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Data from: Using quantum dots as pollen labels to track the fates of individual pollen grains

Citation

Minnaar, Corneile; Anderson, Bruce (2019), Data from: Using quantum dots as pollen labels to track the fates of individual pollen grains, Dryad, Dataset, https://doi.org/10.5061/dryad.mc72688

Abstract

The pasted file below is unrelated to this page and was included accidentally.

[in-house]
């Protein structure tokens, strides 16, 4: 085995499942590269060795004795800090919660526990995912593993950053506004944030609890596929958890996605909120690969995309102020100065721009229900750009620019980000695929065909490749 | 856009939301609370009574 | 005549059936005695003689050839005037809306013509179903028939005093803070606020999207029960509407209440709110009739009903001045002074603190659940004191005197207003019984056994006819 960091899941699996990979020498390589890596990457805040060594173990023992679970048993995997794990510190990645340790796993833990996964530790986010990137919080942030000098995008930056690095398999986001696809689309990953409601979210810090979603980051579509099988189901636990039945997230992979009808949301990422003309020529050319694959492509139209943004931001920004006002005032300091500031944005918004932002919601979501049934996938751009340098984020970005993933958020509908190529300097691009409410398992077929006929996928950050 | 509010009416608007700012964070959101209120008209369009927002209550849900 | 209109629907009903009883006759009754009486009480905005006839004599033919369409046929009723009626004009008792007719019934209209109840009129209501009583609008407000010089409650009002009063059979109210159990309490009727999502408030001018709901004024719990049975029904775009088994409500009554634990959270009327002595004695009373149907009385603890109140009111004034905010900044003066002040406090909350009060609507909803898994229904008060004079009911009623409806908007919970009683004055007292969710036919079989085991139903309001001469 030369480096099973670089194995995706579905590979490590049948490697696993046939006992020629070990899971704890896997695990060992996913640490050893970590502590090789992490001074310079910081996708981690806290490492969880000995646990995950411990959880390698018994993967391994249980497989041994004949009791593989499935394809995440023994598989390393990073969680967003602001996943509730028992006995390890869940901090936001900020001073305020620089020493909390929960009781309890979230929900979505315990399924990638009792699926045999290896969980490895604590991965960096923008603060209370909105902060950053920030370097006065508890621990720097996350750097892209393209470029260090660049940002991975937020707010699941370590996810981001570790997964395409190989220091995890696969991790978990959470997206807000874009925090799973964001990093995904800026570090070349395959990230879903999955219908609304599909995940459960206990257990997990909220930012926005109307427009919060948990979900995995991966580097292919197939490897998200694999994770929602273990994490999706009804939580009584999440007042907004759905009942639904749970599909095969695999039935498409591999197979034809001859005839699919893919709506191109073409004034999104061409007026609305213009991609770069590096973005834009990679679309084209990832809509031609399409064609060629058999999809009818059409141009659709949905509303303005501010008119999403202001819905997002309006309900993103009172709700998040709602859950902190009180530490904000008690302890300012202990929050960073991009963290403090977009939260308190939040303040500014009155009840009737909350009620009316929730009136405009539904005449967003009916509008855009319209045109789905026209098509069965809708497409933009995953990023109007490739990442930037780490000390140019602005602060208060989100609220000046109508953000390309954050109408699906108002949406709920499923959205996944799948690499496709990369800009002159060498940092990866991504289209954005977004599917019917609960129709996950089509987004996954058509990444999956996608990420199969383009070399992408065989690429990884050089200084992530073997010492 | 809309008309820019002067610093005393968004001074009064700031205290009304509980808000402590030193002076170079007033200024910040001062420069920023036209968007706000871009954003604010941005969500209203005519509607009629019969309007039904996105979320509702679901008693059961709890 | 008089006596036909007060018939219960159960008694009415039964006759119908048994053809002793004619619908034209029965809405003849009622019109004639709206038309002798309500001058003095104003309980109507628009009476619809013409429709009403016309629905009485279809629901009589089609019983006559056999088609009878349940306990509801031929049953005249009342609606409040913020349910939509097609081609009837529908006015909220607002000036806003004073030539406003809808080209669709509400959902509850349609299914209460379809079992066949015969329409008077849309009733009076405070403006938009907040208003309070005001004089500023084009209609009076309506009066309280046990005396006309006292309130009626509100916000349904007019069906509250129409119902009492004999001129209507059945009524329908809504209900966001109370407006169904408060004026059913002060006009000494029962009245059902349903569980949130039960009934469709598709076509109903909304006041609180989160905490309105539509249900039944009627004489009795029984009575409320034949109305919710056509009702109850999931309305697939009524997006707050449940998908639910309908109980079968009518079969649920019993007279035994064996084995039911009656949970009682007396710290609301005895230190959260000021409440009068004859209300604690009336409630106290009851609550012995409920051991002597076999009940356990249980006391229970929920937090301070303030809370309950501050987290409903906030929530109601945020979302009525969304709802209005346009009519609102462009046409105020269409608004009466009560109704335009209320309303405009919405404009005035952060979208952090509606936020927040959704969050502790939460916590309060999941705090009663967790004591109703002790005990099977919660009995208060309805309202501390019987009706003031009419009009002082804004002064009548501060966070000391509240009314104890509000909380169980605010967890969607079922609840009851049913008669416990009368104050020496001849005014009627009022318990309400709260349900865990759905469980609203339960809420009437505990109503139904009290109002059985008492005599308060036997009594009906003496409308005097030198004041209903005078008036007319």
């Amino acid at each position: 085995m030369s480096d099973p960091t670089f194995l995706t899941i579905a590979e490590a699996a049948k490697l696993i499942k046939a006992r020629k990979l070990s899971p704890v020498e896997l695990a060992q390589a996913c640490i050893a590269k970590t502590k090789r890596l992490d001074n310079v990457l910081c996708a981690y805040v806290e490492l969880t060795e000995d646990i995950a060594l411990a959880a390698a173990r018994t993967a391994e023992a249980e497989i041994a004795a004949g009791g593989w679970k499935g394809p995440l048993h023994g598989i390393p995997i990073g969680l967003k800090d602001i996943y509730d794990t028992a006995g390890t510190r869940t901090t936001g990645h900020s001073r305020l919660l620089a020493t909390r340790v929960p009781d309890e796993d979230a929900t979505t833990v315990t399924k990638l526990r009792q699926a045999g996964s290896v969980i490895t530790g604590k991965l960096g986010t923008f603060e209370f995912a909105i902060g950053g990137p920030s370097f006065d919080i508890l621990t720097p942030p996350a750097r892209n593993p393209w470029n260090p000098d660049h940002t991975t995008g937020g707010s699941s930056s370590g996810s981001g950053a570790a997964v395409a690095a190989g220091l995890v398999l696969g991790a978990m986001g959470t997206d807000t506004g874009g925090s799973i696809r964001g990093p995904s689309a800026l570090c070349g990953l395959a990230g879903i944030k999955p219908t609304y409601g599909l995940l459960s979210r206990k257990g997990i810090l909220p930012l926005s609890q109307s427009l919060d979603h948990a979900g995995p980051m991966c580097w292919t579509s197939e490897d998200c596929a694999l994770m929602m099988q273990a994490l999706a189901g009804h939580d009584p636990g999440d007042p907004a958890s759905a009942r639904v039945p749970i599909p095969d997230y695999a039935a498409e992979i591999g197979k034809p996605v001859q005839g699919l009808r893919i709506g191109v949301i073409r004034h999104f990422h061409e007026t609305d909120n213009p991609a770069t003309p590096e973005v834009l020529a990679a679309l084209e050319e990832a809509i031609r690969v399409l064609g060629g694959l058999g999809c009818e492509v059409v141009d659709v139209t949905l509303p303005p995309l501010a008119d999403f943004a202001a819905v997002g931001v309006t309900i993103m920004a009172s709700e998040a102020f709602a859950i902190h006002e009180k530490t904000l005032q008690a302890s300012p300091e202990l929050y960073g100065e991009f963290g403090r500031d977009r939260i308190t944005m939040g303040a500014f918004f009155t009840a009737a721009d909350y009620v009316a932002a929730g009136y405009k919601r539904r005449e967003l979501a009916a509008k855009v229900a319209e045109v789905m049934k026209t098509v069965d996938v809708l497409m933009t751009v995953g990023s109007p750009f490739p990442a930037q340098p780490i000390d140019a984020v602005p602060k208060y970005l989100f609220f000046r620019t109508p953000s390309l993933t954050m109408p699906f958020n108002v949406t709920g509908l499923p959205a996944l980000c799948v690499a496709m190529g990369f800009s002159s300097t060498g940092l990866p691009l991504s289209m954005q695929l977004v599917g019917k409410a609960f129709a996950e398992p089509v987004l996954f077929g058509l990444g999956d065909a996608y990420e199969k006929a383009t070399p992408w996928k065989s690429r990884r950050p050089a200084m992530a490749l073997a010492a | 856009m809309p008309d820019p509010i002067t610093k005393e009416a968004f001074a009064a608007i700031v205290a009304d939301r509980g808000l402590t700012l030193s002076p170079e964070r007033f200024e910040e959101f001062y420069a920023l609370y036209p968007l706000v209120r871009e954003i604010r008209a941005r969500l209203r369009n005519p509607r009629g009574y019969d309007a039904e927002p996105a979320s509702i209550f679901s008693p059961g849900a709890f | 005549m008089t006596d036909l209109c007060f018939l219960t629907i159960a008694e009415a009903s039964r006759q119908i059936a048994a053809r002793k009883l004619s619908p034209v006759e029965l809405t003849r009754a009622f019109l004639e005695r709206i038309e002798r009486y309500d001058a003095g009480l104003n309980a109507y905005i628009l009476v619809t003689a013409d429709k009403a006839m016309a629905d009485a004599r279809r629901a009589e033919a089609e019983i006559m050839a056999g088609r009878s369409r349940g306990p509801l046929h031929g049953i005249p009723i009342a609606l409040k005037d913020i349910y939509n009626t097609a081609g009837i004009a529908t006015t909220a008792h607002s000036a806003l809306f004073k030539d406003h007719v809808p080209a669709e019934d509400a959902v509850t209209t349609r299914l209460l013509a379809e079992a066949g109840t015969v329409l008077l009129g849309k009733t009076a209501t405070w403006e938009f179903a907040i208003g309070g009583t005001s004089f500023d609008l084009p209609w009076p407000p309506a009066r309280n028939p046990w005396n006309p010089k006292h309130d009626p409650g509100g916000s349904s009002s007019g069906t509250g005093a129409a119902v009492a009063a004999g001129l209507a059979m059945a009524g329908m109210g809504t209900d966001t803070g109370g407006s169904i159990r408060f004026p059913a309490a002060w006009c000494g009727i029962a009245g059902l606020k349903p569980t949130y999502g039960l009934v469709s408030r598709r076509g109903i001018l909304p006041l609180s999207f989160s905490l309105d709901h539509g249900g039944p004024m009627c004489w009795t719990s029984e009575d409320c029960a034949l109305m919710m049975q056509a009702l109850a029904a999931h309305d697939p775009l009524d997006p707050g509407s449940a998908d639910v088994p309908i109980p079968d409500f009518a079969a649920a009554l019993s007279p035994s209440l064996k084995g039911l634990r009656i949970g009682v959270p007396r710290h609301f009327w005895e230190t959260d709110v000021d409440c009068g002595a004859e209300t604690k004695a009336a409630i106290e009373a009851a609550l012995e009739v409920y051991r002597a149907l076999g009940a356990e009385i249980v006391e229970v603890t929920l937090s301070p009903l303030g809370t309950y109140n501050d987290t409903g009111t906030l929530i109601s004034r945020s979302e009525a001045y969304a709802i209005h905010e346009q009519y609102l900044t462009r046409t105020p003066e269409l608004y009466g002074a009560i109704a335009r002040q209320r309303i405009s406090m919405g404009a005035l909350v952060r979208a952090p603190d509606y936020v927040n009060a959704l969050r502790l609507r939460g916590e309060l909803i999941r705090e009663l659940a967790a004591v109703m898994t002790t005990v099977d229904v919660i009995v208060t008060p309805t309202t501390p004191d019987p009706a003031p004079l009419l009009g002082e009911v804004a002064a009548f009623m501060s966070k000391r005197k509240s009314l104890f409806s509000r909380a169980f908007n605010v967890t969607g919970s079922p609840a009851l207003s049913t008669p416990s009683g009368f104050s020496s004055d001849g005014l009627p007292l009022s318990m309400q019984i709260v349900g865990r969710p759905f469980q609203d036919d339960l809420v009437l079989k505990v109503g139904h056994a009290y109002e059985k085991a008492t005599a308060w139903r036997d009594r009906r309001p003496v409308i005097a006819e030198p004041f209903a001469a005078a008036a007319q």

1. Despite a long history of significant advances in understanding natural selection and evolution, the field of plant reproductive biology has largely studied plant mating without directly tracking pollen movement due to a lack of suitable pollen-tracking methods. 2. Here, we develop and test a novel pollen-tracking technique using quantum dots as pollen-grain labels. Quantum dots are semiconductor nanocrystals that are so small, they behave like atoms. When exposed to UV light, they emit extremely bright light in both visible and infrared wavelengths We tested the suitability of non-toxic CuInSexS2-x/ZnS (core/shell) quantum dots with oleic acid ligands as pollen-grain labels.Using a micropipette, we dispensed quantum dots dissolved in hexane in minute volumes (0.15–0.5 µl) directly onto dehisced anthers of four different plant species from four different families [Wachendorfia paniculata (Haemodoraceae), Sparaxis villosa (Iridaceae), Arctotheca calendula (Asteraceae), Oxalis purpurea (Oxalidaceae)]. 3. After application, the hexane solvent evaporated immediately, leaving behind quantum dots that remained attached to pollen grains of the four different plant species even after agitation in a polar solvent. This suggests a lipophilic interaction between oleic-acid ligands on quantum dots, and pollenkitt surrounding pollen grains. We also showed that most pollen grains within anthers of the same four plant species were labelled with quantum dots after applying a volume of quantum-dot solution sufficient to cover an individual anther. To test whether quantum-dot pollen-labels influenced pollen transport, we conducted pollen transfer trials (one donor, ten sequential recipients) on S. villosa using captively-reared honey bees to ensure bees were free of external pollen prior to experiments. We found no difference in pollen transport to recipients from donor flowers with labelled or unlabelled pollen grains. 4. We demonstrate that quantum dots can be used as pollen labels allowing subsequent tracking of pollen fates. This method is relatively inexpensive (<$500 for equipment and ca. $0.02 per labelled anther thereafter) and can be simply and directly applied to anthers of most flowers in the lab and field. The ability to track pollen grain movement in situ, may help to address an historically neglected aspect of plant reproductive ecology and evolution.

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